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The Experimental French Military Aircraft That Was The First Of Its Kind To Fly In Europe

The Experimental French Military Aircraft That Was The First Of Its Kind To Fly In Europe

French aerial commanders have long sought to build and incorporate highly technical weapons systems into their arsenal. From World War II on, when air superiority became a key feature of any battlefield engagement, French Air Force leadership sought to develop next-generation weapons to help prevent a re-enactment of the blitzing Nazi invasion that crippled France in 1940.

With a drive for preparedness in focus, France's military industrial facilities have created a variety of stunning aerial weapons platforms — much like some of the United States' most innovative warfare tools. One such addition is the AVE-D Petit Duc; an unmanned, experimental UCAV that was the first of its kind to fly in Europe. The AVE-D is the product of a drive to build out unmanned flight capabilities for the French armed forces, and the project began in the late 1990s. 

Dassault Aviation notes that "the advantage of this concept is to avoid the risk of crew casualties in wartime," which meant precise weaponry that could operate under any conditions, regardless of the threat level. The platform would also serve as a low-maintenance training tool that also aimed to reduce environmental impact during peacetime military operations.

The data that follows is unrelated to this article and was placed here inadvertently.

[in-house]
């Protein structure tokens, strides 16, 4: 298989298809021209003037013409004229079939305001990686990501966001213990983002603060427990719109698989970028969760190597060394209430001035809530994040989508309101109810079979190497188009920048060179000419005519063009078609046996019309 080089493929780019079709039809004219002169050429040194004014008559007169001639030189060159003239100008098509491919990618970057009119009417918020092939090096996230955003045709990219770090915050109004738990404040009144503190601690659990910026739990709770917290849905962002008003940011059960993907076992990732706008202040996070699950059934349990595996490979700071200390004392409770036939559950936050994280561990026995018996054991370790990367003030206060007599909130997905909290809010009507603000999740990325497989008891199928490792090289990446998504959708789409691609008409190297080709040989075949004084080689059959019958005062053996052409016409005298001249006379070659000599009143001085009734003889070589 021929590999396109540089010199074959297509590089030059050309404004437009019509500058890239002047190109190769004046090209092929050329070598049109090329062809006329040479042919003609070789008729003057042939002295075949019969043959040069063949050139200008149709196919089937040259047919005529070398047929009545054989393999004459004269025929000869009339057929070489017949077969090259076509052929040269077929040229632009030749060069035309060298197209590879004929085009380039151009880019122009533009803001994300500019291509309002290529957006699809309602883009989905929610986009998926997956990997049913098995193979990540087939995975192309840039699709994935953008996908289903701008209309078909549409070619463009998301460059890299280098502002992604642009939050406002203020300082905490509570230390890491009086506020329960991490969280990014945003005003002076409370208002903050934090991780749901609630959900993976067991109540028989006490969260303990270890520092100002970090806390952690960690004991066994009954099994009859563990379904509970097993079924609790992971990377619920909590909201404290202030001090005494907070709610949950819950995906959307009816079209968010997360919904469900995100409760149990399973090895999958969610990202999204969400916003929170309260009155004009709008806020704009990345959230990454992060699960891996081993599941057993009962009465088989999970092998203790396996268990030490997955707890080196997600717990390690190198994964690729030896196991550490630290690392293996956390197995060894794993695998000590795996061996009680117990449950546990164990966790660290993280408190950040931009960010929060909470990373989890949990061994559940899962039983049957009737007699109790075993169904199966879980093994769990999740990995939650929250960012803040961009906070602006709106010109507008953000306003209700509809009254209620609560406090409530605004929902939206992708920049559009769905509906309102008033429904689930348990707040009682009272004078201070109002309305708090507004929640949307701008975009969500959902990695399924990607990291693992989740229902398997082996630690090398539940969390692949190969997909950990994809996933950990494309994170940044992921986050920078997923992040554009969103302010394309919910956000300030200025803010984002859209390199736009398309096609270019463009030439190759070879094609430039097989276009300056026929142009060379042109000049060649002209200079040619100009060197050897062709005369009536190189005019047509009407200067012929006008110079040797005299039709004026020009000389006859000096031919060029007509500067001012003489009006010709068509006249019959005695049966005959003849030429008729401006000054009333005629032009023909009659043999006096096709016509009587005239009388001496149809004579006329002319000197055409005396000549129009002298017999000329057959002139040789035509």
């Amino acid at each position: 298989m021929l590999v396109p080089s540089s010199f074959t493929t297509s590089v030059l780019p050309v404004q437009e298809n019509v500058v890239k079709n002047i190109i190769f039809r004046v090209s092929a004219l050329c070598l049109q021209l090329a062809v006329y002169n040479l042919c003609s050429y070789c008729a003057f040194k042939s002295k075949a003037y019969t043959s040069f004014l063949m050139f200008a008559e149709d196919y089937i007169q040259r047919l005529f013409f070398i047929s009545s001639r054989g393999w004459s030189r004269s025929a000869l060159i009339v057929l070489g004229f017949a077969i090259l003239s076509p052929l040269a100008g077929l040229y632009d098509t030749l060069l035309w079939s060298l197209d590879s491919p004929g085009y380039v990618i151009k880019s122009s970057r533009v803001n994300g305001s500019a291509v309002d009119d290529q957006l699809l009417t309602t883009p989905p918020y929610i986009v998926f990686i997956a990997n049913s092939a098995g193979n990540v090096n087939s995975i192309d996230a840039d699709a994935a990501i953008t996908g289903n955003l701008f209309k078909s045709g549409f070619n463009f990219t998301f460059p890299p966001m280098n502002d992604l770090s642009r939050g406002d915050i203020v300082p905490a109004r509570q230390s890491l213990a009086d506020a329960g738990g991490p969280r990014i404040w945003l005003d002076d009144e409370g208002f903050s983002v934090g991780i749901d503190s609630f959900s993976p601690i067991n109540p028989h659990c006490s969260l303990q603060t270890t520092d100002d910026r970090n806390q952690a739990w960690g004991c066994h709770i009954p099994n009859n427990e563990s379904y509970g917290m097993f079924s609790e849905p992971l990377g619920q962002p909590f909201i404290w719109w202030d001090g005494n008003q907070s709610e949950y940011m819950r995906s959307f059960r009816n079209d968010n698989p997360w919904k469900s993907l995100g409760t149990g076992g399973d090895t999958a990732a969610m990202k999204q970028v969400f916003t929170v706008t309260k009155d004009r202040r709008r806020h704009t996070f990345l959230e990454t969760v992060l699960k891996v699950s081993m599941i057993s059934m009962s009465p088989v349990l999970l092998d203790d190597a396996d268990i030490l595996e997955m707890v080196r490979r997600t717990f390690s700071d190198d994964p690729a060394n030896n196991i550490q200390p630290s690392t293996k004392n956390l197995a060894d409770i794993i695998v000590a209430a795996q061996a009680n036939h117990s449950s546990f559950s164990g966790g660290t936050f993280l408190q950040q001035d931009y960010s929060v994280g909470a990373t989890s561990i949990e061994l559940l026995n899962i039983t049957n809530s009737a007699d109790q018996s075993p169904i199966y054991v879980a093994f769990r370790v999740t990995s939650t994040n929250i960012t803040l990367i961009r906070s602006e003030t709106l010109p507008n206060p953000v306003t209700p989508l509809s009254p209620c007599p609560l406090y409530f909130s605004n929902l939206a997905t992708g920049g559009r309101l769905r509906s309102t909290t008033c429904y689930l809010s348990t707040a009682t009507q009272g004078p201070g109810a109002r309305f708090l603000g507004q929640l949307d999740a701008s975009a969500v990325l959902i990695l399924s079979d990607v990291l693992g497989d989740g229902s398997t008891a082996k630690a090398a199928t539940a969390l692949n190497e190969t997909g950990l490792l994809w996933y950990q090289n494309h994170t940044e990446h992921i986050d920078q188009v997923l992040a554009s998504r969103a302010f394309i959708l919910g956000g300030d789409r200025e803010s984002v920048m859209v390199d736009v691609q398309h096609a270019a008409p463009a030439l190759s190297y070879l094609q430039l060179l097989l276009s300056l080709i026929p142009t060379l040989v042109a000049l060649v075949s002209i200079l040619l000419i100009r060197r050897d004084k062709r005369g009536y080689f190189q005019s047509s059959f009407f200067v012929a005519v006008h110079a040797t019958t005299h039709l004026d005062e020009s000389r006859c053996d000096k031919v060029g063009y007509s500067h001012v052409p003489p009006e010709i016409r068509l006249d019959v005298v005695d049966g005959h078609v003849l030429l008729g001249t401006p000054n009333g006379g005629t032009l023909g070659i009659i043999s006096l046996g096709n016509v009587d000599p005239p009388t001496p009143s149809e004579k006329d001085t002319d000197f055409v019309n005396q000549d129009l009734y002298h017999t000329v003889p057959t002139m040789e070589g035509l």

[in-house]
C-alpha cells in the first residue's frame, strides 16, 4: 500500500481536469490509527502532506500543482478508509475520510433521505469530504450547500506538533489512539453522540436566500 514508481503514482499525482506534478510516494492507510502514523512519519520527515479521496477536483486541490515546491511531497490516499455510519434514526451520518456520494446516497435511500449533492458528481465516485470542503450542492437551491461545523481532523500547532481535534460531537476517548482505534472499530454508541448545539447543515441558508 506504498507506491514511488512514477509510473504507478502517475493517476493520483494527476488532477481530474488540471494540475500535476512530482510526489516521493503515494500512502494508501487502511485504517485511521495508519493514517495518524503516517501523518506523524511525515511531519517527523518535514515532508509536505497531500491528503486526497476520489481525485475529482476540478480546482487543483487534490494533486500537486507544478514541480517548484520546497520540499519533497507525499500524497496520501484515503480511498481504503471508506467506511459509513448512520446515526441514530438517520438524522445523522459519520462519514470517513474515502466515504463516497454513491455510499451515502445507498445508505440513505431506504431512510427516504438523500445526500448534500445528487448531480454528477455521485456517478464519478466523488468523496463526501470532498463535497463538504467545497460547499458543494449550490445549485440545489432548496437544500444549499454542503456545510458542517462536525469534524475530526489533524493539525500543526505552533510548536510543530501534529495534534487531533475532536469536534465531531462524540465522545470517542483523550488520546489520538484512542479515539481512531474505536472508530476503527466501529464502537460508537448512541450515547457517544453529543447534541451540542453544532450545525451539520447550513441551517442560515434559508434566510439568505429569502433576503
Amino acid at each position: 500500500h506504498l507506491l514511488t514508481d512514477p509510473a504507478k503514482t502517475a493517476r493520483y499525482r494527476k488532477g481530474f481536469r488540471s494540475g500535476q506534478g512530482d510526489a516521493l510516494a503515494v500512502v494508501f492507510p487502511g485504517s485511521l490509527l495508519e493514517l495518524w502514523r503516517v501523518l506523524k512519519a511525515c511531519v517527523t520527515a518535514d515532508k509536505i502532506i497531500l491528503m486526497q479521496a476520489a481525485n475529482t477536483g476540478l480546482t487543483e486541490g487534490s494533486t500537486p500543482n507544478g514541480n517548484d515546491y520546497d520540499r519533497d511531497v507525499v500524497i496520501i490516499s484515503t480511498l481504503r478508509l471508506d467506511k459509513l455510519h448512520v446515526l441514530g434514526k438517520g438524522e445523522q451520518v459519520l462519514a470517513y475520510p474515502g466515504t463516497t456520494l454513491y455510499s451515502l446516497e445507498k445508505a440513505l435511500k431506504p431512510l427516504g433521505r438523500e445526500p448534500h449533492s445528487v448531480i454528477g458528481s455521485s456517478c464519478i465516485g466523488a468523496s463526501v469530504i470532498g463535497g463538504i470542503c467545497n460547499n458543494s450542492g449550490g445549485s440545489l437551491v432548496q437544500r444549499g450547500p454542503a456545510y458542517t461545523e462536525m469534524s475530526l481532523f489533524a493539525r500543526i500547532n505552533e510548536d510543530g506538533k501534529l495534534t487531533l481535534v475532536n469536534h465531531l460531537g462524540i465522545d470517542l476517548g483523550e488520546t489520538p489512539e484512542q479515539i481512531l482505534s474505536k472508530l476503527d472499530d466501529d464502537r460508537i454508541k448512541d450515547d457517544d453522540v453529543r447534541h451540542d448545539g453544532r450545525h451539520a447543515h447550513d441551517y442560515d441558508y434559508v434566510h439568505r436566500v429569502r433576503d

The drone craft made its maiden flight on July 18, 2000, making it the first unmanned stealth craft to take to the European skies.

The AVE-D Petit Duc was the first phase of experimental, uncrewed flight

Even though signs point to an abandonment of the original project sometime in the mid-2000s, Dassault Aviation's end goal was the establishment of a third generation, long-range UAV known as the "Grand Duc." Further generations of the program evidently dissipated sometime after the AVE-C model (known as "Moyen Duc") was completed, though that has not been confirmed. The original end goal of the LOGIDUC program was to implement a final UAV into the French arsenal by 2025, one that would have added long range stealth bombing — including nuclear capabilities — in an unmanned capacity for the French Air Force.

Even though the initial experimental designs never materialized into this final format, Dassault's partnerships and efforts would eventually produce a different UAV development project, called the nEUROn program. This new effort would be a European research project aimed at developing unmanned flight across the continent, not just within the French Air Force. 

Dassault Aviation would be the prominent developer, but with the launch in February 2006, the governments of France, Greece, Italy, Spain, Sweden, and Switzerland all signed on to participate and help fund the project. Known test flights took place in 2012 and 2014.

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